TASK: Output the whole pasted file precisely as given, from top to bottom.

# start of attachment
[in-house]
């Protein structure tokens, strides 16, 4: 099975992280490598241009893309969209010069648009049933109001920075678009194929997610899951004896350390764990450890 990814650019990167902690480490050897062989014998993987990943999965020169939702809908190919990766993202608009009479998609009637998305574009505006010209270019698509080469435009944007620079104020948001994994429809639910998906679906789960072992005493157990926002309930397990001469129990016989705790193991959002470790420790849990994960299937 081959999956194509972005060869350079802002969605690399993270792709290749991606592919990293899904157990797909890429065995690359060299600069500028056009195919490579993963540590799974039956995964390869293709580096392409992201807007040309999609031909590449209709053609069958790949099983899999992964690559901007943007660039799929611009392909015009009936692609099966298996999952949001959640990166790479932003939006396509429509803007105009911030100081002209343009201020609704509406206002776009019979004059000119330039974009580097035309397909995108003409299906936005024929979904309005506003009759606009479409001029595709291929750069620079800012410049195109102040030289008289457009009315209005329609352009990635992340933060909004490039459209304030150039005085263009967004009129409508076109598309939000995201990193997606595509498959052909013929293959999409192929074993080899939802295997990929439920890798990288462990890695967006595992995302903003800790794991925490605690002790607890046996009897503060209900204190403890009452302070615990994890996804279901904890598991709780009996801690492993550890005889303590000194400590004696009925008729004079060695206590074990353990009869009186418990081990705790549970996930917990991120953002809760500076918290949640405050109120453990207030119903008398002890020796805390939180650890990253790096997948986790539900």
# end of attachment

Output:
[in-house]
């Protein structure tokens, strides 16, 4: 099975992280490598241009893309969209010069648009049933109001920075678009194929997610899951004896350390764990450890 990814650019990167902690480490050897062989014998993987990943999965020169939702809908190919990766993202608009009479998609009637998305574009505006010209270019698509080469435009944007620079104020948001994994429809639910998906679906789960072992005493157990926002309930397990001469129990016989705790193991959002470790420790849990994960299937 081959999956194509972005060869350079802002969605690399993270792709290749991606592919990293899904157990797909890429065995690359060299600069500028056009195919490579993963540590799974039956995964390869293709580096392409992201807007040309999609031909590449209709053609069958790949099983899999992964690559901007943007660039799929611009392909015009009936692609099966298996999952949001959640990166790479932003939006396509429509803007105009911030100081002209343009201020609704509406206002776009019979004059000119330039974009580097035309397909995108003409299906936005024929979904309005506003009759606009479409001029595709291929750069620079800012410049195109102040030289008289457009009315209005329609352009990635992340933060909004490039459209304030150039005085263009967004009129409508076109598309939000995201990193997606595509498959052909013929293959999409192929074993080899939802295997990929439920890798990288462990890695967006595992995302903003800790794991925490605690002790607890046996009897503060209900204190403890009452302070615990994890996804279901904890598991709780009996801690492993550890005889303590000194400590004696009925008729004079060695206590074990353990009869009186418990081990705790549970996930917990991120953002809760500076918290949640405050109120453990207030119903008398002890020796805390939180650890990253790096997948986790539900």